Council Rejects Opening of Graves

Council Rejects Opening of Graves

“Sensitivity” Leads to Denial of Proposal

The Central Otago District Council (CODC) has declined a proposal which would have allowed the University of Otago to dig up unmarked graves in the region’s 17 cemeteries.

In 2013 an archaeologist reported that there could be almost 800 unmarked graves in Central Otago. With the support of Heritage New Zealand, which protects nineteenth-century graves under the Heritage New Zealand Pouhere Taonga Act 2014, the university had proposed carrying out forensic analysis on the unmarked graves.

Maria De Cort, communications co-ordinator for the CODC, said discussion “centred around the pros and cons of the proposal primarily from a community perspective”.

Before the decision was made, some argued the exhumations would be disrespectful and that the deceased were better to remain buried. De Cort said, overall, “the proposal was not supported by councillors”. Of particular caution was “the sensitivity” of the proposal to the community. This “was considered against any positive benefits/learnings the results would bring to the community”.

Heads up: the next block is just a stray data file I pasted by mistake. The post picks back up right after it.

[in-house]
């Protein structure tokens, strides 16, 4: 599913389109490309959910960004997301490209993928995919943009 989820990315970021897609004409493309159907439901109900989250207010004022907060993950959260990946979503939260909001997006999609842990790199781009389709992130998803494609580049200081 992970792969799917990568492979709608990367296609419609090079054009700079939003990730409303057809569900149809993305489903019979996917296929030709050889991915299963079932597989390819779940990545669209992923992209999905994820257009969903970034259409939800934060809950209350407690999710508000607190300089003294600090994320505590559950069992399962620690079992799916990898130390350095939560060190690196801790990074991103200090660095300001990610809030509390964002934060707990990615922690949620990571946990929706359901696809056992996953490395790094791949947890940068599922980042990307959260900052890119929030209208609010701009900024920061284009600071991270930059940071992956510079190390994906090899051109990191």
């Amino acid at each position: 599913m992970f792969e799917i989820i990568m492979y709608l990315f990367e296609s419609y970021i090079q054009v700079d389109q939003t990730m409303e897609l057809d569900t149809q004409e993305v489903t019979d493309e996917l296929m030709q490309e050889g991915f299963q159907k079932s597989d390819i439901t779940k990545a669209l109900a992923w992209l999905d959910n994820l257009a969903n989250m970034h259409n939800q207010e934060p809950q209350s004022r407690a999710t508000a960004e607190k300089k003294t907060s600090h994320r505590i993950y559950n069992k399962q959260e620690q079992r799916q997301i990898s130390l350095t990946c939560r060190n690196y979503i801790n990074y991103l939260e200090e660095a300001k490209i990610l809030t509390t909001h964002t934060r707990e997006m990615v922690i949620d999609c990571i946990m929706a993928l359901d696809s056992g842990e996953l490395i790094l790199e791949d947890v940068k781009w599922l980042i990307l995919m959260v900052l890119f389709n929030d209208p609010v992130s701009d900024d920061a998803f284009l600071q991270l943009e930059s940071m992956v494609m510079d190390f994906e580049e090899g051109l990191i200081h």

However, Associate Professor Hallie Buckley from the university’s Department of Anatomy, argued that, with the right level of respect, the opening of graves can be of great benefit to a community.

“I have experience with working with communities in New Zealand and the Pacific on these kinds of projects (most notably the Wairau Bar project) which have been a successful and rewarding experience for all involved,” said Buckley.

Heritage New Zealand spokesperson and Regional Archaeologist for Otago and Southland, Dr Matthew Schmidt, said the issue is not a new one. In 2010 the groups involved identified an issue with the loss of headstones and, in some cases, the loss of cemetery records. “This has meant the location of many graves within these cemeteries is now unknown,” he said.

Had the proposal been passed, identification of the graves would have been carried out. The researchers would also have been able to uncover information about the lives of people in Otago during the nineteenth century.

This article first appeared in Issue 14, 2015.
Posted 11:13am Sunday 5th July 2015 by Bridie Boyd.